Death toll in Chinese mine disasters may pass 200

The death toll in a gas explosion in a Chinese coal mine rose to 64 today with 84 still missing as another 41 miners were reported killed or missing in two other accidents.

The death toll in a gas explosion in a Chinese coal mine rose to 64 today with 84 still missing as another 41 miners were reported killed or missing in two other accidents.

The explosion on Wednesday in the central province of Henan was the deadliest this year in China’s accident-plagued mines.

President Hu Jintao ordered “every possible means” to be used to find the missing men but a local official said: “The survival chance for the missing is quite slim.”

Elsewhere, rescuers were searching for 29 miners who were missing after a shaft flooded in the northern city of Wu’an.

Another 12 miners were killed in a mine explosion in the south-western region of Chongqing.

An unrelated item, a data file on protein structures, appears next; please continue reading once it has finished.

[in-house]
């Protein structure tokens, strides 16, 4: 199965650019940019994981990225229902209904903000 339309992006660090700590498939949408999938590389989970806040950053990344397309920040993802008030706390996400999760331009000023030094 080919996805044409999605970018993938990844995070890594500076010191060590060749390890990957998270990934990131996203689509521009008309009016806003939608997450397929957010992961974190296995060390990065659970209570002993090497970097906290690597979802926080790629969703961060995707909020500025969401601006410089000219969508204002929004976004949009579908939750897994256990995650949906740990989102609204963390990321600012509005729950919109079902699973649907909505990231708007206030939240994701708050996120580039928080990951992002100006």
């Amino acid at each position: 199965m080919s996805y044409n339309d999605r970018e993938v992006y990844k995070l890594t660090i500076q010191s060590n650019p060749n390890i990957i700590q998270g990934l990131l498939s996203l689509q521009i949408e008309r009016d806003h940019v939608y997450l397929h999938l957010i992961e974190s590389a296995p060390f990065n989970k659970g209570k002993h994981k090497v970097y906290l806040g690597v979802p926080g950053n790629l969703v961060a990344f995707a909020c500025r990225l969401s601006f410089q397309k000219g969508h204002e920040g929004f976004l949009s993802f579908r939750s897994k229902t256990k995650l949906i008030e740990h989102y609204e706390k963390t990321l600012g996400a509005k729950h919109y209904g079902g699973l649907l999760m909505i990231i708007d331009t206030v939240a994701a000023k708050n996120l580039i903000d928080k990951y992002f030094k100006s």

The blast in Henan ripped through the Daping Mine when 446 miners were at work, according to the government. It said 298 escaped alive.

By this morning, there were no reports that any survivors had been found by the 1,000-member rescue force.

Most of the dead miners whose bodies had been found so far were suffocated by the toxic gas that spewed from the coal bed and ignited, state media reported.

China’s coal mines are the world’s deadliest, with thousands of deaths reported every year in explosions, underground floods and other accidents often blamed on negligence or lack of safety equipment. Poor ventilation is another common problem.

A government report said 4,153 people were killed in fires, floods and other accidents in Chinese coal mines in the first nine months of this year. It said that figure was down 13% from the same period last year, due largely to a nationwide safety crackdown.

However, Sun Huashan, deputy administrator of the State Administration of Work Safety, said the disaster in Henan highlighted “many problems” in enforcing safety standards.

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